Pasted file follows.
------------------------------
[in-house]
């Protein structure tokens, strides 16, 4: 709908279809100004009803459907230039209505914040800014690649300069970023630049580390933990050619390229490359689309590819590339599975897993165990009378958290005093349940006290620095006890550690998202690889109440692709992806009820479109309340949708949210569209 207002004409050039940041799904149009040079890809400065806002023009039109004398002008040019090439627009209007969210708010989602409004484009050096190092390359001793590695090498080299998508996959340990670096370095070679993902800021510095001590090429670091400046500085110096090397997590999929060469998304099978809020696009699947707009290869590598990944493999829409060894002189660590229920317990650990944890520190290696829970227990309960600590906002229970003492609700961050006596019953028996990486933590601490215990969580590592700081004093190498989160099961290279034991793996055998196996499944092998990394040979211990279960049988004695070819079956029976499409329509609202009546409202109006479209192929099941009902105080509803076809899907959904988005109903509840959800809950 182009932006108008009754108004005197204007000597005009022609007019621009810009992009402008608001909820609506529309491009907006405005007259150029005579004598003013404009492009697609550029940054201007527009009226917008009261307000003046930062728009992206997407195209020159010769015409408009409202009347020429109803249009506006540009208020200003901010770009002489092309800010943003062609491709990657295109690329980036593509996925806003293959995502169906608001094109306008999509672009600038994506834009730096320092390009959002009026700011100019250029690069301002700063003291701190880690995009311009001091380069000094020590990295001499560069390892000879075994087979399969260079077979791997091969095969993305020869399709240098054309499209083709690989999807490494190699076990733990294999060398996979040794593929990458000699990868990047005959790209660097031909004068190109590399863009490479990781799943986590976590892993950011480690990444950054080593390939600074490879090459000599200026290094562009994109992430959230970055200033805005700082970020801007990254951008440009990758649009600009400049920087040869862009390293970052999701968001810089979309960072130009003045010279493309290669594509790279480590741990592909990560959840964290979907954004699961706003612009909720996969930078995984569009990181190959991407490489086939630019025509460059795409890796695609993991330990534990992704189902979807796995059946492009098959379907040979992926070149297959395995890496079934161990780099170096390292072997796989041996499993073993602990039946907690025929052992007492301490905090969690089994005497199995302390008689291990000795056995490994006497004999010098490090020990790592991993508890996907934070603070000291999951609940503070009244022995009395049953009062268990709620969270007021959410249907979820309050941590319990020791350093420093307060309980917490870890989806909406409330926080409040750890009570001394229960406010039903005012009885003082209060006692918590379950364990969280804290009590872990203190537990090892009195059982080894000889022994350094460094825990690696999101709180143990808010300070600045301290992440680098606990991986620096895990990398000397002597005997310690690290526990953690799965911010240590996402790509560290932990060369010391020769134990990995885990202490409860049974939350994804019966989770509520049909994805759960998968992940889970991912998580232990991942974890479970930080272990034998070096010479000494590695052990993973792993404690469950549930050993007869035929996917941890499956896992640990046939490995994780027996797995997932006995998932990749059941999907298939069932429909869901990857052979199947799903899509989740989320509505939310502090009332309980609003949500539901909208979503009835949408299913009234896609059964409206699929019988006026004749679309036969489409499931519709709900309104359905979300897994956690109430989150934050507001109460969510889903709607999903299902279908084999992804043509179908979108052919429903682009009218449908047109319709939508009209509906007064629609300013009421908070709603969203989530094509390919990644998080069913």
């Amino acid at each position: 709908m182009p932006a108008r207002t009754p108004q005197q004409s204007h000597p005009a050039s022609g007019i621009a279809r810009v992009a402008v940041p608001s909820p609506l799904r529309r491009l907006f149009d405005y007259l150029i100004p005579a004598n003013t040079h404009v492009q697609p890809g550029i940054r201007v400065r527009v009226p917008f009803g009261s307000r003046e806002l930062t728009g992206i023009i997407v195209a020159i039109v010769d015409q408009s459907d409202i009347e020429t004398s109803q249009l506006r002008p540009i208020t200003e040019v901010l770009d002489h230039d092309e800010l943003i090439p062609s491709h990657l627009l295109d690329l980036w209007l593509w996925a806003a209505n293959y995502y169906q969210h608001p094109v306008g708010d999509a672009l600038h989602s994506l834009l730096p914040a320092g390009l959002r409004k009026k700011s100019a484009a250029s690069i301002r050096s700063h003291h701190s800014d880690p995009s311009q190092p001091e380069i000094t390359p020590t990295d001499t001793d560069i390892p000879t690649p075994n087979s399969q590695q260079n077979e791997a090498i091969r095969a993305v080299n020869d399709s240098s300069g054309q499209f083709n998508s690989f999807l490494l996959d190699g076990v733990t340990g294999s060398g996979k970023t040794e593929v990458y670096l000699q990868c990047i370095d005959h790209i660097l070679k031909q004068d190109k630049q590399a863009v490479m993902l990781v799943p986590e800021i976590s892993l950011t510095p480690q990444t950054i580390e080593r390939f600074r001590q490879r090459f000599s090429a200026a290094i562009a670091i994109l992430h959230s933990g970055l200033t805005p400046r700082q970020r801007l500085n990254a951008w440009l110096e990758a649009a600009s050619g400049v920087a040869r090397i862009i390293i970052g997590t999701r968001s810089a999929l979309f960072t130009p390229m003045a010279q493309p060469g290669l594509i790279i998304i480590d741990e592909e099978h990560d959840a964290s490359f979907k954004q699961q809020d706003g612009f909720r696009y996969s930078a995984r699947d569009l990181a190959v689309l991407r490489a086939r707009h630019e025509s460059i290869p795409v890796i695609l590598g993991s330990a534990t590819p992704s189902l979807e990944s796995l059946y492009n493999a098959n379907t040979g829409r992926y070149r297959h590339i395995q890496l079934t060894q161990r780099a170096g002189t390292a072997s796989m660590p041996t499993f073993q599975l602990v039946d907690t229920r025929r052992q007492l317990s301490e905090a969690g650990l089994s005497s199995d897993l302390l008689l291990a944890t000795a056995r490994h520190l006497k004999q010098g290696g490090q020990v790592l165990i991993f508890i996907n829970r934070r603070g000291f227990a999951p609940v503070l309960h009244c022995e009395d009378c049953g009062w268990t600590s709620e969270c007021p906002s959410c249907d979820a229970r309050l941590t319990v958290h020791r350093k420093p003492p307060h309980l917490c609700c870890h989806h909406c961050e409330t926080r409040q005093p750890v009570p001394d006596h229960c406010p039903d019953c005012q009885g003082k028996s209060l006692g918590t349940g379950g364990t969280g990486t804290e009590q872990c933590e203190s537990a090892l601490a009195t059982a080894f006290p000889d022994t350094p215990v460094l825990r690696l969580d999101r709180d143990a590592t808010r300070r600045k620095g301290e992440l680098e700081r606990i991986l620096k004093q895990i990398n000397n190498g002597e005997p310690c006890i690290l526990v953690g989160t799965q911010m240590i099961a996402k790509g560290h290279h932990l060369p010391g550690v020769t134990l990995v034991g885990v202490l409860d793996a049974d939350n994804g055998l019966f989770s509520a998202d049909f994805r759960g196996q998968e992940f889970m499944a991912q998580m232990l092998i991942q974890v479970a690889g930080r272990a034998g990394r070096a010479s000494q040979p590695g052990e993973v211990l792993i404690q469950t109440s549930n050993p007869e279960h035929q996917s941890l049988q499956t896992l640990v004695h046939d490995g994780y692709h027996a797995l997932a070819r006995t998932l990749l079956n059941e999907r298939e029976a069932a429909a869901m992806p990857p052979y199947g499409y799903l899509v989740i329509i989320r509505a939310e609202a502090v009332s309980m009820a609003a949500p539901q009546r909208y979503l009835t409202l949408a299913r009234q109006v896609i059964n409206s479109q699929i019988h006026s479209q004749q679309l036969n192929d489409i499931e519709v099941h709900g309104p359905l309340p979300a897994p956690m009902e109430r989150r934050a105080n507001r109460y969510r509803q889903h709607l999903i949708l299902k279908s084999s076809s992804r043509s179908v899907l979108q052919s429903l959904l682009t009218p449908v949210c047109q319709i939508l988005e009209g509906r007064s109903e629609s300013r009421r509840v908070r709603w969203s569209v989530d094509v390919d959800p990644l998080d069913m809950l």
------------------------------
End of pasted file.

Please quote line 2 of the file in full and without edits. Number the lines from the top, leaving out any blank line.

């Protein structure tokens, strides 16, 4: 709908279809100004009803459907230039209505914040800014690649300069970023630049580390933990050619390229490359689309590819590339599975897993165990009378958290005093349940006290620095006890550690998202690889109440692709992806009820479109309340949708949210569209 207002004409050039940041799904149009040079890809400065806002023009039109004398002008040019090439627009209007969210708010989602409004484009050096190092390359001793590695090498080299998508996959340990670096370095070679993902800021510095001590090429670091400046500085110096090397997590999929060469998304099978809020696009699947707009290869590598990944493999829409060894002189660590229920317990650990944890520190290696829970227990309960600590906002229970003492609700961050006596019953028996990486933590601490215990969580590592700081004093190498989160099961290279034991793996055998196996499944092998990394040979211990279960049988004695070819079956029976499409329509609202009546409202109006479209192929099941009902105080509803076809899907959904988005109903509840959800809950 182009932006108008009754108004005197204007000597005009022609007019621009810009992009402008608001909820609506529309491009907006405005007259150029005579004598003013404009492009697609550029940054201007527009009226917008009261307000003046930062728009992206997407195209020159010769015409408009409202009347020429109803249009506006540009208020200003901010770009002489092309800010943003062609491709990657295109690329980036593509996925806003293959995502169906608001094109306008999509672009600038994506834009730096320092390009959002009026700011100019250029690069301002700063003291701190880690995009311009001091380069000094020590990295001499560069390892000879075994087979399969260079077979791997091969095969993305020869399709240098054309499209083709690989999807490494190699076990733990294999060398996979040794593929990458000699990868990047005959790209660097031909004068190109590399863009490479990781799943986590976590892993950011480690990444950054080593390939600074490879090459000599200026290094562009994109992430959230970055200033805005700082970020801007990254951008440009990758649009600009400049920087040869862009390293970052999701968001810089979309960072130009003045010279493309290669594509790279480590741990592909990560959840964290979907954004699961706003612009909720996969930078995984569009990181190959991407490489086939630019025509460059795409890796695609993991330990534990992704189902979807796995059946492009098959379907040979992926070149297959395995890496079934161990780099170096390292072997796989041996499993073993602990039946907690025929052992007492301490905090969690089994005497199995302390008689291990000795056995490994006497004999010098490090020990790592991993508890996907934070603070000291999951609940503070009244022995009395049953009062268990709620969270007021959410249907979820309050941590319990020791350093420093307060309980917490870890989806909406409330926080409040750890009570001394229960406010039903005012009885003082209060006692918590379950364990969280804290009590872990203190537990090892009195059982080894000889022994350094460094825990690696999101709180143990808010300070600045301290992440680098606990991986620096895990990398000397002597005997310690690290526990953690799965911010240590996402790509560290932990060369010391020769134990990995885990202490409860049974939350994804019966989770509520049909994805759960998968992940889970991912998580232990991942974890479970930080272990034998070096010479000494590695052990993973792993404690469950549930050993007869035929996917941890499956896992640990046939490995994780027996797995997932006995998932990749059941999907298939069932429909869901990857052979199947799903899509989740989320509505939310502090009332309980609003949500539901909208979503009835949408299913009234896609059964409206699929019988006026004749679309036969489409499931519709709900309104359905979300897994956690109430989150934050507001109460969510889903709607999903299902279908084999992804043509179908979108052919429903682009009218449908047109319709939508009209509906007064629609300013009421908070709603969203989530094509390919990644998080069913």